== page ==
Saturday, September 23, 2017

33.4 - And the wars drag on: Afghanistan, Syrian, Iraq, and Yemen

And the wars drag on: Afghanistan, Syrian, Iraq, and Yemen

Updated And we should be ready take any Good News we can find, because the world at large doesn't appear to be offering much of it.

On September 18, Secretary of War James Mattis announced that more than 3000 additional US troops are being sent to Afghanistan. He had already said two weeks ago that more would be going, but he hadn't said how many. This will bring the total US deployment in Afghanistan to at least 14,000.

This comes in the wake of Secretary of State Rex Tillerson's statement on August 22 that "this entire effort was intended to put pressure on the Taliban, to have the Taliban understand that you will not win a battlefield victory. We may not win one, but neither will you."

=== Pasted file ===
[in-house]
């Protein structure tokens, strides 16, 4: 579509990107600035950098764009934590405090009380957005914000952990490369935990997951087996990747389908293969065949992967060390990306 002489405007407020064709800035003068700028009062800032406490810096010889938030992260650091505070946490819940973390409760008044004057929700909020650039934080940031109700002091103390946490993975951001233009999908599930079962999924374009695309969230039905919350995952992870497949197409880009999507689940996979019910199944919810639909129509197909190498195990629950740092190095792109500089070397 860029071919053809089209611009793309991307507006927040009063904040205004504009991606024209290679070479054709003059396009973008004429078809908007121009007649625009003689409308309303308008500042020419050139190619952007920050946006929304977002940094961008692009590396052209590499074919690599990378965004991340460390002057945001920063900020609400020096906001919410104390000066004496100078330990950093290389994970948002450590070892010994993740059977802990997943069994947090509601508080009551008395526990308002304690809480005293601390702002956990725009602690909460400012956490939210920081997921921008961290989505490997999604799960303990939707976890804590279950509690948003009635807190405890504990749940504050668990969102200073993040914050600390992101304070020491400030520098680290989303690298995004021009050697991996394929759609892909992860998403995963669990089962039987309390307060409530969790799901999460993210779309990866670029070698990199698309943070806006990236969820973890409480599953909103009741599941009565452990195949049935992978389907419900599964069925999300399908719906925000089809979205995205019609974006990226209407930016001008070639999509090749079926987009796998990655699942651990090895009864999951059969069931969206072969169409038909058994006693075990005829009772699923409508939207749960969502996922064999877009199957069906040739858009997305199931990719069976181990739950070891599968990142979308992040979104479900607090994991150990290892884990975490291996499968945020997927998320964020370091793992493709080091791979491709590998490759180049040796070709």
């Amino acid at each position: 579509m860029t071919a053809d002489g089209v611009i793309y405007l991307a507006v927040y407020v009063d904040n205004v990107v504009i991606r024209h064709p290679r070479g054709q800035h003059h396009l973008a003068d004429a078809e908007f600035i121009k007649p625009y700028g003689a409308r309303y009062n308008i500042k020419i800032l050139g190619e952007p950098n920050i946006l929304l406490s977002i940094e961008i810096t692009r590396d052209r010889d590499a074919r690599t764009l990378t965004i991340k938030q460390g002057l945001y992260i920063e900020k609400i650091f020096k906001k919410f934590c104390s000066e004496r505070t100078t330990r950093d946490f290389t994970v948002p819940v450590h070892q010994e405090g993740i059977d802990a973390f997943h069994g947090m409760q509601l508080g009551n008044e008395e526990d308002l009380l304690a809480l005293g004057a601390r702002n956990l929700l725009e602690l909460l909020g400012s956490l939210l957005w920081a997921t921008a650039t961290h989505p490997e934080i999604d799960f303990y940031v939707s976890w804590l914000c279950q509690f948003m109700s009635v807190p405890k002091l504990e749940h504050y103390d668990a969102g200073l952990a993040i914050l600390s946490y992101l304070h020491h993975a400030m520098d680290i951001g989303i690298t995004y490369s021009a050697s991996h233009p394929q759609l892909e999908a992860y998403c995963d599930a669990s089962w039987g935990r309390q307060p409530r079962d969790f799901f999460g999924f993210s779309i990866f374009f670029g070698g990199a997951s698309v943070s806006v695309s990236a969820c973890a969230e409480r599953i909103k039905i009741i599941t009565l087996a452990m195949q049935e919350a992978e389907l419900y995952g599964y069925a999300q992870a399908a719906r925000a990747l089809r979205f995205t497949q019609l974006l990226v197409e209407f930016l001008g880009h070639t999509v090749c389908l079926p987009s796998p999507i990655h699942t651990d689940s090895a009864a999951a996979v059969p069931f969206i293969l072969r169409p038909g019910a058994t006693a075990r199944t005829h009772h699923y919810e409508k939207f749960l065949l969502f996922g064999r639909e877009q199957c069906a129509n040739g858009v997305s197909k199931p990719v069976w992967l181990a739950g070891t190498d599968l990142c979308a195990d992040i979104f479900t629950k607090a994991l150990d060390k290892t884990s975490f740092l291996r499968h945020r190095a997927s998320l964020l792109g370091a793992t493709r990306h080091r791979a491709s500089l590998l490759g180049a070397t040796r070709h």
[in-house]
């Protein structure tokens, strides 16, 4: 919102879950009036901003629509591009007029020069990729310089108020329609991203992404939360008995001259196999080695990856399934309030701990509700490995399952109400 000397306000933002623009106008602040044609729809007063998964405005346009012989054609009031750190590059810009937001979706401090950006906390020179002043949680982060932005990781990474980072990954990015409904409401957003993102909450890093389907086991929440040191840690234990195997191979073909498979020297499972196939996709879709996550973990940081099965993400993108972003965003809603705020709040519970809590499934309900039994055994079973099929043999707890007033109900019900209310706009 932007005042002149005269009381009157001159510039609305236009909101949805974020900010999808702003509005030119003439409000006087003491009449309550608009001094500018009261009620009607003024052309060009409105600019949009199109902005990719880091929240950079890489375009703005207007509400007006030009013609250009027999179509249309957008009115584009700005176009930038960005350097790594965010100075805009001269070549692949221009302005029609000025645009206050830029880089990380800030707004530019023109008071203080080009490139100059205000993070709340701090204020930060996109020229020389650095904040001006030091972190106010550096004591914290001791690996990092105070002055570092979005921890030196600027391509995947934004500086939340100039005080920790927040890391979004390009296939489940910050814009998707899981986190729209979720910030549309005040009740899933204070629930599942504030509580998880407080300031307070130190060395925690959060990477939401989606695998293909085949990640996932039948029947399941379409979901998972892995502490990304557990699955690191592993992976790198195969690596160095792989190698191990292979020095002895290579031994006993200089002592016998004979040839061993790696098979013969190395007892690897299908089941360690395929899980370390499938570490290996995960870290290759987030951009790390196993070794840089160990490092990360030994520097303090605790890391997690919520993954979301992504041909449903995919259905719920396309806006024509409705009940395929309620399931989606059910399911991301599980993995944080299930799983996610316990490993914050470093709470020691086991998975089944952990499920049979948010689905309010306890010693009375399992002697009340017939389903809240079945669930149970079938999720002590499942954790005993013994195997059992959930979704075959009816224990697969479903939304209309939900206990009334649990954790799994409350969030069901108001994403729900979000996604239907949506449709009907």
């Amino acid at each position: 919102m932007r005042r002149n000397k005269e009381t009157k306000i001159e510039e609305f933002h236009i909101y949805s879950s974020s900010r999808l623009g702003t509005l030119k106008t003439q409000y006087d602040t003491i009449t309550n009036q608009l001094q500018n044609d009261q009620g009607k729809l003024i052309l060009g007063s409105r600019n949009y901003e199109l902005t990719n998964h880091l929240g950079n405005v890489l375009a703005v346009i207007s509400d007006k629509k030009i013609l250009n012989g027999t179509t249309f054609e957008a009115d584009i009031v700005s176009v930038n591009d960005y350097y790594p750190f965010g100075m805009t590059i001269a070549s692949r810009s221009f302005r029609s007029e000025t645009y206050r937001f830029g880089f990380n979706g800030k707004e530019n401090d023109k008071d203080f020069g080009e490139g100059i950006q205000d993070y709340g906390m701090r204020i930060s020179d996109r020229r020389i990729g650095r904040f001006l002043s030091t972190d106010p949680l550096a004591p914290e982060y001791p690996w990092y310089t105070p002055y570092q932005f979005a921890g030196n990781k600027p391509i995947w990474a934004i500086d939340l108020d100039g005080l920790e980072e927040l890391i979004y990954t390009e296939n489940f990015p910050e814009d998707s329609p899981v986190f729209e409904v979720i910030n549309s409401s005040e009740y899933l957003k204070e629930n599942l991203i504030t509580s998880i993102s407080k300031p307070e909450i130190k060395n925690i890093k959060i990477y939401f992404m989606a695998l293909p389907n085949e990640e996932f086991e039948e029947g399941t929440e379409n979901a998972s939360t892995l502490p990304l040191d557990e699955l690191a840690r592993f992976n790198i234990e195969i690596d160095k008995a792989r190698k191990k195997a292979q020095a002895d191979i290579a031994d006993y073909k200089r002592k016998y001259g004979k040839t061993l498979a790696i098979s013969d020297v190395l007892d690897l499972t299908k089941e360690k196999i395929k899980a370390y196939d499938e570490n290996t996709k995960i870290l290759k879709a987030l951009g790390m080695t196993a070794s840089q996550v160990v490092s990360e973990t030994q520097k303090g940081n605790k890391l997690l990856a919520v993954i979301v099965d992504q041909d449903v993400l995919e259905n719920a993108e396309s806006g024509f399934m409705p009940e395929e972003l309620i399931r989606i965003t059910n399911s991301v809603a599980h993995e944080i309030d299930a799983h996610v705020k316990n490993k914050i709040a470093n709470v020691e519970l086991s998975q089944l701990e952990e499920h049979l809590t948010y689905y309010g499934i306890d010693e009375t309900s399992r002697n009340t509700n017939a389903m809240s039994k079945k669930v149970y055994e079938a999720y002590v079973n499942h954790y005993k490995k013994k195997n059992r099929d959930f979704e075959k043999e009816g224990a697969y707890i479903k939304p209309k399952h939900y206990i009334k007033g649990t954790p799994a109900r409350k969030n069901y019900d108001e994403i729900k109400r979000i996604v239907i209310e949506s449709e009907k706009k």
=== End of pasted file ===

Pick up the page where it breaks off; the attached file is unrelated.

Which if it means anything at all, it means a literally unending war stretching unknown years into the future of military stalemate. And so what had been Bush's War and became Obama's War is now undeniably TheRump's War. And nothing changes except the length of the list of the dead.

And speaking of wars, oh yeah, there's still one in Syria, isn't there?

Deir Ezzor is the largest city in the eastern reaches of Syria. It sits on the southern (or western) shore of the Euphrates River, a river which serves as a convenient demarcation line between what is informally considered southern (and western) Syria on the one side and northern (and eastern) Syria on the other. The city had been under siege from Daesh - that is, ISIS, but I prefer the insulting name Daesh - but while the siege has been broken on behalf of Syrian President Bashar al-Assad by Iranian forces backed by Russian air cover, fighting around the area, still a Daesh stronghold, continues.